Monty Alexander Jazz Festival Spotlights High School Talent
Aug 13, 2018
By Becca Newell
It’d be a dream for any high schooler in a choir to share a stage with a professional jazz vocalist. For members of the Easton High School Warrior Chorale, it’s soon to be a reality.
The 20 or so singers will perform an opening set on Sunday, September 2nd, at Brianna Thomas’ matinee performance during the last day of the Monty Alexander Jazz Festival.
“They’re wonderful chorally and they sing four-part harmonies really well. Their timing is really tight and they’re really very professional,” says John Malin, recalling his first time seeing the Warrior Chorale. “I was very impressed with them.”
Over the last few years, Malin and Festival Founder Al Sikes have discussed expanding the Festival beyond its professional bill and extending its community outreach efforts. Each year, MAJF offers a “community concert” —a free performance that was originally established to provide an introduction to jazz, familiarizing concert-goers with the incredibly diverse and somewhat misunderstood genre.
And while that program continues to blossom with exciting performances, like this year’s Saturday morning concert featuring piano prodigy Matthew Whitaker, there was a local element that was missing. That led Malin and Sikes to discuss incorporating a high school choir into the program. When Malin attended a choir competition hosted by Easton High School last fall, he knew he’d found something special.
“They did a sort of gospel number and I thought ‘Wow! They are fabulous,” he says, explaining how he immediately approached director Andrea Davis after the performance about the choir’s participation in the Festival. “It all just flowed from there.”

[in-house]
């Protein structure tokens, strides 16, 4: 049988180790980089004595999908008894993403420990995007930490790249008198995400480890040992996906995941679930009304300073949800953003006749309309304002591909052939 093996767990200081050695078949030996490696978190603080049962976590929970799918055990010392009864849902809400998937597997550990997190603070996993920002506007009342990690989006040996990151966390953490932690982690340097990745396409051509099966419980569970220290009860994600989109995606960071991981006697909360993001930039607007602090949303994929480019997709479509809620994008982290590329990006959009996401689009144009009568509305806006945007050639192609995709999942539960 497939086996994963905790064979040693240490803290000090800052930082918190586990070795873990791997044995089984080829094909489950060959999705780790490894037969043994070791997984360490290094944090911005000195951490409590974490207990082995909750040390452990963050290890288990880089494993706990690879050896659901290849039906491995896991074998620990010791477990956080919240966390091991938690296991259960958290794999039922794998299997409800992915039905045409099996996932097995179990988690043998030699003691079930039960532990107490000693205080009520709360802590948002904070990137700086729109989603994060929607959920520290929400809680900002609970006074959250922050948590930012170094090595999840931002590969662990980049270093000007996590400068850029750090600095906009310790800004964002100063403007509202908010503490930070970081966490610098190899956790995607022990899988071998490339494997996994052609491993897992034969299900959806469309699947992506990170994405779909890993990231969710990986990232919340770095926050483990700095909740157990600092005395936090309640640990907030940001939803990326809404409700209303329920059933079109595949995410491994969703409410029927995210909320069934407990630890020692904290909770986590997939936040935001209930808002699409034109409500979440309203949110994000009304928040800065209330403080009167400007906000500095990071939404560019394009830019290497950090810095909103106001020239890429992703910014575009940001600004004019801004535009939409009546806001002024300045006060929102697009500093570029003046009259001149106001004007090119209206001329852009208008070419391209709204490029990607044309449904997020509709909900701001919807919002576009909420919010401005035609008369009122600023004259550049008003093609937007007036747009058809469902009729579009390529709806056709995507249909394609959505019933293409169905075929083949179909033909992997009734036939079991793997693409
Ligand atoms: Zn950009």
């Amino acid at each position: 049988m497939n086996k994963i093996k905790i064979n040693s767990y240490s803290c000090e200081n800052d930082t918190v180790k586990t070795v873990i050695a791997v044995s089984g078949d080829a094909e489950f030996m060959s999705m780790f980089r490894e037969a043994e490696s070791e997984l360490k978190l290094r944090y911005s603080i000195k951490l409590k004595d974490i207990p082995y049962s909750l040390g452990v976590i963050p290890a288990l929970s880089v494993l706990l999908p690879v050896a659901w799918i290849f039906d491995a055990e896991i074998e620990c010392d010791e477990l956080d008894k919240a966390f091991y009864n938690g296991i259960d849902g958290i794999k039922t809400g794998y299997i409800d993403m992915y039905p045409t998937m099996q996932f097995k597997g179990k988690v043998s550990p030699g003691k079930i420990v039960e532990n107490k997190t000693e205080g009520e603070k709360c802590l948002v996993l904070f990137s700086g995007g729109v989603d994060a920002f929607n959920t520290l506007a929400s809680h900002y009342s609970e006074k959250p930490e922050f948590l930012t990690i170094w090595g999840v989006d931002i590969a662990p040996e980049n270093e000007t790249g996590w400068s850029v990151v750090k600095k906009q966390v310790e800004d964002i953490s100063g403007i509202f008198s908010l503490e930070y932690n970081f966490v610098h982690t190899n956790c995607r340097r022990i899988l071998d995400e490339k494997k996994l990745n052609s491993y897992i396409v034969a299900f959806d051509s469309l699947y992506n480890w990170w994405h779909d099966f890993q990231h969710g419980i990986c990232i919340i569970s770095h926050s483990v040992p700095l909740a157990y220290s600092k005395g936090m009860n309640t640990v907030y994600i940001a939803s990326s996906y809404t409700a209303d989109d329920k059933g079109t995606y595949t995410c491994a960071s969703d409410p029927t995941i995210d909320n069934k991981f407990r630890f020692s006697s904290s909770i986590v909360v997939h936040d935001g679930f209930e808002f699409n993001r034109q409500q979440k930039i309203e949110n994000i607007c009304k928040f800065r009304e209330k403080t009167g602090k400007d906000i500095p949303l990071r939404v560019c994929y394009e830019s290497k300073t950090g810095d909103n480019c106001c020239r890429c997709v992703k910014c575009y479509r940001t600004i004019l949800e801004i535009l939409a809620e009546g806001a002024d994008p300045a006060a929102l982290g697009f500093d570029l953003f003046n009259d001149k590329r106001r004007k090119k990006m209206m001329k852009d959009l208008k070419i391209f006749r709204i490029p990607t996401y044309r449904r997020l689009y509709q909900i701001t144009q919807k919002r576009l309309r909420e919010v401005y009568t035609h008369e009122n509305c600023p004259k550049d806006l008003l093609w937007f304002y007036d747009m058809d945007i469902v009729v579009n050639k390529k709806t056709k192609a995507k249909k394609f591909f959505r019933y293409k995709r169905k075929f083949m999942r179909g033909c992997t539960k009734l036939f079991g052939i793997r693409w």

Comprising high schoolers—from 14- to 18-year-olds—the group will perform about a handful of numbers, Malin says. The setlist includes some relatively traditional jazz numbers, along with a gospel song.
“The kids are really excited,” he adds.
After what is sure to be an incredible set by the Warrior Chorale, Thomas will take the stage. With a soulfully strong voice—often likened to Mahalia Jackson, a comparison only accomplished by the most gifted singers—Thomas has played clubs and festivals for over a decade.
The singer-songwriter made her initial entrance into the professional jazz world with ‘30s-style swing, but later focused her musical finesse on ballad standards, scatting, and blues.
In 2014, Thomas released her debut album “You Must Believe in Love”. Critics alike raved how the album wonderfully demonstrated her impressive vocal range, envy-inducing scat skills, and emotional depth.
“[She] may be the best young straight-ahead jazz singer of her generation,” wrote Will Friedwald in a review for the Wall Street Journal.
Like the Warrior Chorale’s musical selections, Thomas’ performance will blend two genres, gospel and jazz. Titled “Traces of Mahalia and Ella,” it’ll be the perfect accompaniment for a Sunday afternoon.
Catch the Easton High School Warrior Chorale and Brianna Thomas at 2 p.m. Sunday, September 2nd, at the Avalon Theatre. Tickets are $25. To purchase, visit Jazzonthechesapeake.
The Monty Alexander Jazz Festival is partially underwritten by the Maryland State Arts Council and the Talbot County Arts Council. Jazz on the Chesapeake is a program of Chesapeake Music.